On Friday night I saw, "The Day After Tomorrow," which is a brilliant comedy. Not sure it was necessarily intended to be, but every time Dennis Quaid tried to say something dramatic, the audience burst out with howls of laughter. It's not a great movie, nor a mess. Somewhere in between, justifying the current score of 46% on www.rottentomatoes.com. Probably a little better for thinking people
-- if you let your mind constantly project, "some of this really could happen," its fairly interesting.
And there's something eerie about the shots of a wall of ocean water rushing down NYC streets, and thinking that could never happen, but then thinking of the 9/11 footage of an identical wall/cloud of debris rushing down those same streets. A disaster movie like this one definitely feels different post-9/11 -- its a lot easier to envision NYC devastated. So in that regard, the movie is a bit unsettling. But still, the acting and dialogue are soooo bad. It pretty much
undercuts whatever serious message they had intended. And there's a few too many scenes of Quaid telling the President, "this wouldn't be happening if you had listened to the scientists earlier." A great way to make people hate preachy scientists.
The true highlight of the movie (at least here in L.A.) is when they decide to evacuate all of the southern U.S. to Mexico, and then the Mexican's close THEIR border to "illegal immigrants." All the Latinos in the theater were screaming and cheering! (no better place to see a disaster movie than opening night in Hollywood).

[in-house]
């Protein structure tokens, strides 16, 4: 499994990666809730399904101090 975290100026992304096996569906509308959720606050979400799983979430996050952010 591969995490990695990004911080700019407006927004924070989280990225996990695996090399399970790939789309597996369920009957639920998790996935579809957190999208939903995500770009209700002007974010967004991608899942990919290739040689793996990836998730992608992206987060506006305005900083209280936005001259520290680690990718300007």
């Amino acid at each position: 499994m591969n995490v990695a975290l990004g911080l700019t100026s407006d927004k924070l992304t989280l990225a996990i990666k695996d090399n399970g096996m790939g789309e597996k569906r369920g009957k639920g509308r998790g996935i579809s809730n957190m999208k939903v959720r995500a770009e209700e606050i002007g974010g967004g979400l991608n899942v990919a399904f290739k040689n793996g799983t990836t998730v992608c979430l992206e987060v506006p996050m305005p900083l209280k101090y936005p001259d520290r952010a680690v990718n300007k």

Overall, its a fairly stoopid movie, but a good thing for global warming just in terms of giving the public some (albeit temporally exaggerated) images of what climate change will bring. And yes, the climate changes in the movie are virtually instantaneous, but let's not all be gradualists -- as Stephen Jay Gould spent a lifetime pointing out, change often happens episodically, with stable periods punctuated by short bursts of rapid change. Volcanoes do explode, Glaciers do calve, and anoxic events in the ocean do sometimes take place on very short time scales.
So is this movie a good piece of environmental propaganda? Who knows, but I can tell you its a lot better than what I listened to yesterday afternoon, which was a friend telling me about a television show in which "the bad guys" were a group of environmentalists in the form of "eco-terrorists," in which the Navy was sent in to protect the public from these environmentalists. Given the choice between these two portrayals of environmentalists, clearly the cast of "The Day After
Tomorrow" is preferable.
Here's a pretty good assessment of the science in the "The Day After Tomorrow". (and by the way, could everyone please quit using the term, "teachable moment" -- it sounds like the sort of thing people do at a cocktail party that ruins all the fun -- keep the teaching in the
The Statue of Liberty goes snorkeling in "The Day After Tomorrow"
The Gully is about 80 kilometres long and 50 kilometres wide. It reaches down more than 2,500 metres at its mouth. The news was welcomed by environmentalists, who have fought for almost a decade to see it protected. "I think it was a good day. It's a beautiful area, a unique area," said Mark Butler of the Ecology Action Centre, an environmental advocacy group. The Gully is the second of what federal officials hope, over the next decade, will become a system of 11 marine protected areas on Canadian coasts and in the Arctic.
Well, we all know that the Washington Times is not the Washington Post, but look at the laughable job they did of trying to critique Oceana.
Oceana tried to respond, but it seemed to just lead to even more nonsense from the WT. Actually, we agree with their original headline, "Keep an eye on Hollywood do-gooders." Maybe even listen to what they're saying -- they're not as crazy as some might think.